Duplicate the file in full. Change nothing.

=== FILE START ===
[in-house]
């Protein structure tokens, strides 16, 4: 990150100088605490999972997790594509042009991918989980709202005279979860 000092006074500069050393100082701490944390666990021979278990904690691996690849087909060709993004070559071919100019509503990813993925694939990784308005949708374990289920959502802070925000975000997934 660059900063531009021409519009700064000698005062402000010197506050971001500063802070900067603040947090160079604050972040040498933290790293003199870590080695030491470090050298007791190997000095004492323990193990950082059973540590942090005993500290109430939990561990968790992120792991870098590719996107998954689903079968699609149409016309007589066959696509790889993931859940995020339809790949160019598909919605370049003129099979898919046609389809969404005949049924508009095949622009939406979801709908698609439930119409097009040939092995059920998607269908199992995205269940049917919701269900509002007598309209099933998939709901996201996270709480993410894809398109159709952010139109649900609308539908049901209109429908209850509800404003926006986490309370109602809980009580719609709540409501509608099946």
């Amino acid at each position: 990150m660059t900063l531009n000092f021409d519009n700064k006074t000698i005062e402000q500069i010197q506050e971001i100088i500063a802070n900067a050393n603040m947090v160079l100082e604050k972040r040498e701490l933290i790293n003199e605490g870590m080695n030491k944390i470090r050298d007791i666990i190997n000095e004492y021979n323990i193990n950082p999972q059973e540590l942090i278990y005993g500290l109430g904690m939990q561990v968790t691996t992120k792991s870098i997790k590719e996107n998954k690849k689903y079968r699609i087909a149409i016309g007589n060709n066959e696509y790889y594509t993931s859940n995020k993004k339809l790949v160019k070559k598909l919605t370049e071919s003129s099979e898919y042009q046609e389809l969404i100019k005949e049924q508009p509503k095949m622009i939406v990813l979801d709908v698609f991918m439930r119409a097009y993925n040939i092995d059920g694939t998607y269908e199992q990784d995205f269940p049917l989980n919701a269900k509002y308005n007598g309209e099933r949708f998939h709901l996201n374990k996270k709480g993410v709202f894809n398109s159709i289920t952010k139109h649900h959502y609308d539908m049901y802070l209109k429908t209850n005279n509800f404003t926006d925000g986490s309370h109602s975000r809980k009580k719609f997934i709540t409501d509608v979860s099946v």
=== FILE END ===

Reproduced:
[in-house]
């Protein structure tokens, strides 16, 4: 990150100088605490999972997790594509042009991918989980709202005279979860 000092006074500069050393100082701490944390666990021979278990904690691996690849087909060709993004070559071919100019509503990813993925694939990784308005949708374990289920959502802070925000975000997934 660059900063531009021409519009700064000698005062402000010197506050971001500063802070900067603040947090160079604050972040040498933290790293003199870590080695030491470090050298007791190997000095004492323990193990950082059973540590942090005993500290109430939990561990968790992120792991870098590719996107998954689903079968699609149409016309007589066959696509790889993931859940995020339809790949160019598909919605370049003129099979898919046609389809969404005949049924508009095949622009939406979801709908698609439930119409097009040939092995059920998607269908199992995205269940049917919701269900509002007598309209099933998939709901996201996270709480993410894809398109159709952010139109649900609308539908049901209109429908209850509800404003926006986490309370109602809980009580719609709540409501509608099946």
């Amino acid at each position: 990150m660059t900063l531009n000092f021409d519009n700064k006074t000698i005062e402000q500069i010197q506050e971001i100088i500063a802070n900067a050393n603040m947090v160079l100082e604050k972040r040498e701490l933290i790293n003199e605490g870590m080695n030491k944390i470090r050298d007791i666990i190997n000095e004492y021979n323990i193990n950082p999972q059973e540590l942090i278990y005993g500290l109430g904690m939990q561990v968790t691996t992120k792991s870098i997790k590719e996107n998954k690849k689903y079968r699609i087909a149409i016309g007589n060709n066959e696509y790889y594509t993931s859940n995020k993004k339809l790949v160019k070559k598909l919605t370049e071919s003129s099979e898919y042009q046609e389809l969404i100019k005949e049924q508009p509503k095949m622009i939406v990813l979801d709908v698609f991918m439930r119409a097009y993925n040939i092995d059920g694939t998607y269908e199992q990784d995205f269940p049917l989980n919701a269900k509002y308005n007598g309209e099933r949708f998939h709901l996201n374990k996270k709480g993410v709202f894809n398109s159709i289920t952010k139109h649900h959502y609308d539908m049901y802070l209109k429908t209850n005279n509800f404003t926006d925000g986490s309370h109602s975000r809980k009580k719609f997934i709540t409501d509608v979860s099946v």